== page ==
Archbishop Hebda: Goal is ‘fair compensation as soon as possible’ for victims

| March 30, 2017 | 0 Comments

In a March 26 letter and video message to local Catholics, Archbishop Bernard Hebda said that the Archdiocese of St. Paul and Minneapolis is hoping to soon resolve its Chapter 11 Reorganization and provide fair compensation for victims/survivors of clergy sexual abuse.

“I can assure you that our goal has been to provide fair compensation as soon as possible,” he said. “We have liquidated possessions, sold buildings, collected other assets, and negotiated with insurance carriers. We have managed to gather more than $155 million dollars, all with the hope of compensating claimants and finally bringing an end to the bankruptcy.”

He noted that “those who have been harmed deserve justice sooner rather than later” and “that prolonged litigation works counter to our desire to  maximize the amount available for victims because of legal fees and costs.”

The letter marked the one-year anniversary of Archbishop Hebda being named the archbishop of St. Paul and Minneapolis. He said his message was intended to offer updates, seek advice and express gratitude.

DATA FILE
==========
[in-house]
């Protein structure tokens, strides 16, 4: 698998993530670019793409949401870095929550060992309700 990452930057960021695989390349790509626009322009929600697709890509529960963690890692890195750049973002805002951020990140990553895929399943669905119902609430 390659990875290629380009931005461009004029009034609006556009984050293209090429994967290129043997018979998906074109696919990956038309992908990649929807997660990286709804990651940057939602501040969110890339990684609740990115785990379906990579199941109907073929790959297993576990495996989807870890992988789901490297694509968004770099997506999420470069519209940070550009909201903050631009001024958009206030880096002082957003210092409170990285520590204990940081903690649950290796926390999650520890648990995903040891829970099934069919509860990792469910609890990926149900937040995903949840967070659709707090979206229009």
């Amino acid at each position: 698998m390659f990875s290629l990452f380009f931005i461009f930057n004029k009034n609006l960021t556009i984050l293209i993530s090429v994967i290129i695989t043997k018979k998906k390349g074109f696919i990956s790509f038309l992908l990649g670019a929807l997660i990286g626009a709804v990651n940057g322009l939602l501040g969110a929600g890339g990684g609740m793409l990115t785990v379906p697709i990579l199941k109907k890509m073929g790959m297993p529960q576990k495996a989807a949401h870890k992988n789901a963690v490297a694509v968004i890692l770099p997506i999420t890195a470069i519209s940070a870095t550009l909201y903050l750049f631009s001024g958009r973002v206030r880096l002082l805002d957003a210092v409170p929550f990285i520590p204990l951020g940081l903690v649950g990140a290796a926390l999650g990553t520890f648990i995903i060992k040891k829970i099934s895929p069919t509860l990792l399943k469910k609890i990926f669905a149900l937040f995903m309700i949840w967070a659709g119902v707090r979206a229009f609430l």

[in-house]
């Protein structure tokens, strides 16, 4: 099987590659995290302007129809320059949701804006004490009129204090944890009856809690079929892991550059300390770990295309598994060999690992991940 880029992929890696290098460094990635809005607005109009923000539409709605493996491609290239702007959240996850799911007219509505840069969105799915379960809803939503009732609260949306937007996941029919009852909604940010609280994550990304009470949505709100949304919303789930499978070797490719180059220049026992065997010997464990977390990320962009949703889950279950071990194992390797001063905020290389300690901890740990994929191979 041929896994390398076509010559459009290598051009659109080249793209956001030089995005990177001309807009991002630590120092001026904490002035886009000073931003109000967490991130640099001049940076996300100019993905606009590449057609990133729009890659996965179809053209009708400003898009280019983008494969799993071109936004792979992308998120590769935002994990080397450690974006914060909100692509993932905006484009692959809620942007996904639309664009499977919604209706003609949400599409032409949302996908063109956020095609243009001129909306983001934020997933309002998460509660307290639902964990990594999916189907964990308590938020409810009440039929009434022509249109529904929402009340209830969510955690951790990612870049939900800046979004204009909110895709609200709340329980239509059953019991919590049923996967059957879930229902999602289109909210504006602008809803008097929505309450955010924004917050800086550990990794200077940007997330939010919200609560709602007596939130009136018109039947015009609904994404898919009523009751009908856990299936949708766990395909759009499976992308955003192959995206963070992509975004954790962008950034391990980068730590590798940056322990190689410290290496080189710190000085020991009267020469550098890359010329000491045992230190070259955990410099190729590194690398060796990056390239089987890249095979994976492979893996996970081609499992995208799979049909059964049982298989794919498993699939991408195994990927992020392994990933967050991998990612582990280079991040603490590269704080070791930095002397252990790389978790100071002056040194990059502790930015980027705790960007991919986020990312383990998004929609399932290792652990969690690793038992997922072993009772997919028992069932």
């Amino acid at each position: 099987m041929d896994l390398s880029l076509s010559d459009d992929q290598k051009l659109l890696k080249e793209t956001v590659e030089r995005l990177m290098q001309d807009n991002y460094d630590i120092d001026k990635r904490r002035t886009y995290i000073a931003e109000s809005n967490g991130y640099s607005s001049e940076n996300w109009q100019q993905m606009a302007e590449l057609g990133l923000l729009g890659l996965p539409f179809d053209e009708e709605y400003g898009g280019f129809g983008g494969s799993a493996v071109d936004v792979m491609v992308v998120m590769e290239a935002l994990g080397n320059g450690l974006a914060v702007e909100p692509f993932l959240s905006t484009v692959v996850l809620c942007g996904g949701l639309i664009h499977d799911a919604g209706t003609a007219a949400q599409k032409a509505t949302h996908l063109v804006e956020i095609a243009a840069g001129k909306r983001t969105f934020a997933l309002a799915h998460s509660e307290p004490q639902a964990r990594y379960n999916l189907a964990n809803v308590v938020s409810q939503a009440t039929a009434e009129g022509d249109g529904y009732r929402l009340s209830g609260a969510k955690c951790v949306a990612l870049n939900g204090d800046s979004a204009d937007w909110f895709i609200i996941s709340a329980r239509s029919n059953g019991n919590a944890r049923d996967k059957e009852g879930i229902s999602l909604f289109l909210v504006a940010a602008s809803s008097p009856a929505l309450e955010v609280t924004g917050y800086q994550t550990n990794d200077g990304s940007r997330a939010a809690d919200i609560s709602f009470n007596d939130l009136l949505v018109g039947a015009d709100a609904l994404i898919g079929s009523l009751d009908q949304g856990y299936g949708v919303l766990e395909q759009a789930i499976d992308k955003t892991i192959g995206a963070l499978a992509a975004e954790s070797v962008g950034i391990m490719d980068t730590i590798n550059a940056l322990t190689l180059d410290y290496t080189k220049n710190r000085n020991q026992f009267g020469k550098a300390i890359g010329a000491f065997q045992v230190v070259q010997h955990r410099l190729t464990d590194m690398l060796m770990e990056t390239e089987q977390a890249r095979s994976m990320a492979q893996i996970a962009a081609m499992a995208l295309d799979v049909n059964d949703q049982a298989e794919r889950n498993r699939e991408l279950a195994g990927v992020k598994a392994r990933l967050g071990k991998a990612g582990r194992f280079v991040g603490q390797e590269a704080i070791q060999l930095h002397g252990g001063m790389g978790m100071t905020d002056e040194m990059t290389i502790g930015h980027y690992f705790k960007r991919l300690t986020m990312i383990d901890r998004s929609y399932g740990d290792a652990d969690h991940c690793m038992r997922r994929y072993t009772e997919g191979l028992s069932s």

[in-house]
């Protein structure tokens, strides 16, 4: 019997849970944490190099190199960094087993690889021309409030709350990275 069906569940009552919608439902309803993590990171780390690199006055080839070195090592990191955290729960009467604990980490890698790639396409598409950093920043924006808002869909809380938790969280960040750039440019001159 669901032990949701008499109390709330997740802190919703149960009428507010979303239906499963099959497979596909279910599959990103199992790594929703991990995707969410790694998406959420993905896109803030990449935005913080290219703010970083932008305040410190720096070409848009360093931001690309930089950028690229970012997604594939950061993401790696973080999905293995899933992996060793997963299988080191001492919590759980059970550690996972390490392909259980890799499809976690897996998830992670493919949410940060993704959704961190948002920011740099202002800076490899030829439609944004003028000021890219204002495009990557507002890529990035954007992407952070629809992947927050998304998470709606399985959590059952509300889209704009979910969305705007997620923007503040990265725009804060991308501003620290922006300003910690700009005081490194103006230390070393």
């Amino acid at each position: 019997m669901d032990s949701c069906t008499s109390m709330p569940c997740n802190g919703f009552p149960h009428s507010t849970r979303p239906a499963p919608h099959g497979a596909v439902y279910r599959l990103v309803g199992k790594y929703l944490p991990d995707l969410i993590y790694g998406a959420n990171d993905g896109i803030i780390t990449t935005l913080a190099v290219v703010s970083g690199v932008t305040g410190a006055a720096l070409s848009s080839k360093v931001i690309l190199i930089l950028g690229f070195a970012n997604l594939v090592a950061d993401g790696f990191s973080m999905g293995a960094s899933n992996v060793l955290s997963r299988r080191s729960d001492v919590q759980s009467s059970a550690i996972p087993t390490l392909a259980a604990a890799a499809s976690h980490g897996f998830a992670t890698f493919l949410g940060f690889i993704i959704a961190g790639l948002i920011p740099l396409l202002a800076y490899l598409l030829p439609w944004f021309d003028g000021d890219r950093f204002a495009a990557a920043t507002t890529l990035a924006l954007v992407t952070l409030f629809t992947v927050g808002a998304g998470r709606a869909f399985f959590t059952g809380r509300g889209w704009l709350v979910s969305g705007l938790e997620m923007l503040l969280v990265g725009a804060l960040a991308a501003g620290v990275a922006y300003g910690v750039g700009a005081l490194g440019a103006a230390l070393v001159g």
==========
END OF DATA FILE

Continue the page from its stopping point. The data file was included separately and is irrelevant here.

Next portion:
Archbishop Hebda acknowledged that his appointment came at a “time of considerable uncertainty and unrest” amid “a call for justice and a need for healing, reform and action.”

“I can assure you that through consultation and purposeful corrective actions, and with an unwavering commitment to improve, we are together building a healthier, more responsive and more accountable local Church,” he wrote, noting the settlement agreement the archdiocese entered into with Ramsey County Attorney’s Office in December 2015 for oversight of its child protection protocols.

He acknowledged that uncertainties surrounding the bankruptcy “have made it difficult for many of our parishes and parishioners to stay focused on our mission” and asked for prayers that the bankruptcy might soon be resolved.

He also asked Catholics to continue to pray for victims of clergy sexual abuse and to share ideas on how the Church can better help them.

“I can attest that many have suffered in silence for a long, long time,” he said. “It may be someone sitting next to you at Mass, on the bus or a train, or at your family dining table. We want to create welcoming environments for those who have been harmed while embedding into our culture the changes necessary to create the safest possible environments for all.”

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Category: Local News